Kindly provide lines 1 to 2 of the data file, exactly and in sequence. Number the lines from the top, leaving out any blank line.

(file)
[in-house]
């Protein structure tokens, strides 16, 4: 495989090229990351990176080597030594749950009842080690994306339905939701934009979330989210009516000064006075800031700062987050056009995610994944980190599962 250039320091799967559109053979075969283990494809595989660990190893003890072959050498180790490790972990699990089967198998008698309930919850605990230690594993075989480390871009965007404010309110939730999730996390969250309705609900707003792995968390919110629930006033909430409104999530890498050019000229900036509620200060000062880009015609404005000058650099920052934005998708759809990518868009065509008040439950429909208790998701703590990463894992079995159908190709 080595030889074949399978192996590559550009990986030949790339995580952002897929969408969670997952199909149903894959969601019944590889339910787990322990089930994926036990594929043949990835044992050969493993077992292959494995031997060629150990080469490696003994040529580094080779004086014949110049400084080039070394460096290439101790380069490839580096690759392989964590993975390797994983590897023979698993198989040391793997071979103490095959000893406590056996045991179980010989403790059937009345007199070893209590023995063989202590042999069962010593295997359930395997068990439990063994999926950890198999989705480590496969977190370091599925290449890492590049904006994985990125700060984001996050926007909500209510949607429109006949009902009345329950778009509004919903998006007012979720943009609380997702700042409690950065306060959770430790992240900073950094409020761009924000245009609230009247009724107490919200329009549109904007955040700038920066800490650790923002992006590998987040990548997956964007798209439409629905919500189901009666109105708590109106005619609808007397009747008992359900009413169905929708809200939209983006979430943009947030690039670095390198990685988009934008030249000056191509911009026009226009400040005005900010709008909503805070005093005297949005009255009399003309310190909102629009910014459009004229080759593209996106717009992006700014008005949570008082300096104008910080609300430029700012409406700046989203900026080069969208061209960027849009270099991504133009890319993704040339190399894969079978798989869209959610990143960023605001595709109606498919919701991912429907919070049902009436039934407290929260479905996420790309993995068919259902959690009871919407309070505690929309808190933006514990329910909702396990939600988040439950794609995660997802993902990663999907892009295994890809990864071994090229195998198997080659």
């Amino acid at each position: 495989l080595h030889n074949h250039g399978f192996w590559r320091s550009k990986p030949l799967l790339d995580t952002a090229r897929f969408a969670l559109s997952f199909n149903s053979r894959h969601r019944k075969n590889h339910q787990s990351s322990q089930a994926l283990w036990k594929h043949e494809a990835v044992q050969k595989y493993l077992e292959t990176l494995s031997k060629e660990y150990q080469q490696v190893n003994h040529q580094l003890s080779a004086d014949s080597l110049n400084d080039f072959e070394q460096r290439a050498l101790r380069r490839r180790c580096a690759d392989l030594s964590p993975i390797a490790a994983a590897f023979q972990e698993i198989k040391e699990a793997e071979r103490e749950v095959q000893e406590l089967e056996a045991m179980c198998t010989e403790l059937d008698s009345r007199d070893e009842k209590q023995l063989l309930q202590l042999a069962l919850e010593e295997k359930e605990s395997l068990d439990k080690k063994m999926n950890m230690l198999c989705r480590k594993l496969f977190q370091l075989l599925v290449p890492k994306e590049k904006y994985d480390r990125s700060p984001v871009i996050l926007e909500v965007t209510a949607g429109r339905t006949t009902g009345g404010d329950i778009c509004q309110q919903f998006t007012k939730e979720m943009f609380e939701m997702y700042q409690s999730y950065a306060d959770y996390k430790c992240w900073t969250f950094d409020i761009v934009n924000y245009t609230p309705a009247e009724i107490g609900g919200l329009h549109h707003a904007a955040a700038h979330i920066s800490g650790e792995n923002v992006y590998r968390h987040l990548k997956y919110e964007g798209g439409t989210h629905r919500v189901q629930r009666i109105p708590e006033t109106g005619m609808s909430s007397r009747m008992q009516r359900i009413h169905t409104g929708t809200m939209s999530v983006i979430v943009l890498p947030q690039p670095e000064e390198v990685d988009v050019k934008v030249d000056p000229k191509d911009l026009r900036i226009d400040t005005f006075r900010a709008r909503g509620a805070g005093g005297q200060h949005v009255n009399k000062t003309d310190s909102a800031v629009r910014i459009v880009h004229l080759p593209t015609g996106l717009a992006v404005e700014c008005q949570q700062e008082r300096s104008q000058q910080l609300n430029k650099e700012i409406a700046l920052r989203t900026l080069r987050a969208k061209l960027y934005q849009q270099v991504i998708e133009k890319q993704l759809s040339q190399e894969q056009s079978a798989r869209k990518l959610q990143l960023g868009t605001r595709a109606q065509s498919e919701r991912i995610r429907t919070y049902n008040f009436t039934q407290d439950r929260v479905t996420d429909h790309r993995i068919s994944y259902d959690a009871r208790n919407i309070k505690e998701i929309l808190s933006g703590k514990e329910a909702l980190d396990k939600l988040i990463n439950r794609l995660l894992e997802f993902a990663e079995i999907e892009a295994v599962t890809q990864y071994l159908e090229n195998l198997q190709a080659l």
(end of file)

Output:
[in-house]
């Protein structure tokens, strides 16, 4: 495989090229990351990176080597030594749950009842080690994306339905939701934009979330989210009516000064006075800031700062987050056009995610994944980190599962 250039320091799967559109053979075969283990494809595989660990190893003890072959050498180790490790972990699990089967198998008698309930919850605990230690594993075989480390871009965007404010309110939730999730996390969250309705609900707003792995968390919110629930006033909430409104999530890498050019000229900036509620200060000062880009015609404005000058650099920052934005998708759809990518868009065509008040439950429909208790998701703590990463894992079995159908190709 080595030889074949399978192996590559550009990986030949790339995580952002897929969408969670997952199909149903894959969601019944590889339910787990322990089930994926036990594929043949990835044992050969493993077992292959494995031997060629150990080469490696003994040529580094080779004086014949110049400084080039070394460096290439101790380069490839580096690759392989964590993975390797994983590897023979698993198989040391793997071979103490095959000893406590056996045991179980010989403790059937009345007199070893209590023995063989202590042999069962010593295997359930395997068990439990063994999926950890198999989705480590496969977190370091599925290449890492590049904006994985990125700060984001996050926007909500209510949607429109006949009902009345329950778009509004919903998006007012979720943009609380997702700042409690950065306060959770430790992240900073950094409020761009924000245009609230009247009724107490919200329009549109904007955040700038920066800490650790923002992006590998987040990548997956964007798209439409629905919500189901009666109105708590109106005619609808007397009747008992359900009413169905929708809200939209983006979430943009947030690039670095390198990685988009934008030249000056191509911009026009226009400040005005900010709008909503805070005093005297949005009255009399003309310190909102629009910014459009004229080759593209996106717009992006700014008005949570008082300096104008910080609300430029700012409406700046989203900026080069969208061209960027849009270099991504133009890319993704040339190399894969079978798989869209959610990143960023605001595709109606498919919701991912429907919070049902009436039934407290929260479905996420790309993995068919259902959690009871919407309070505690929309808190933006514990329910909702396990939600988040439950794609995660997802993902990663999907892009295994890809990864071994090229195998198997080659």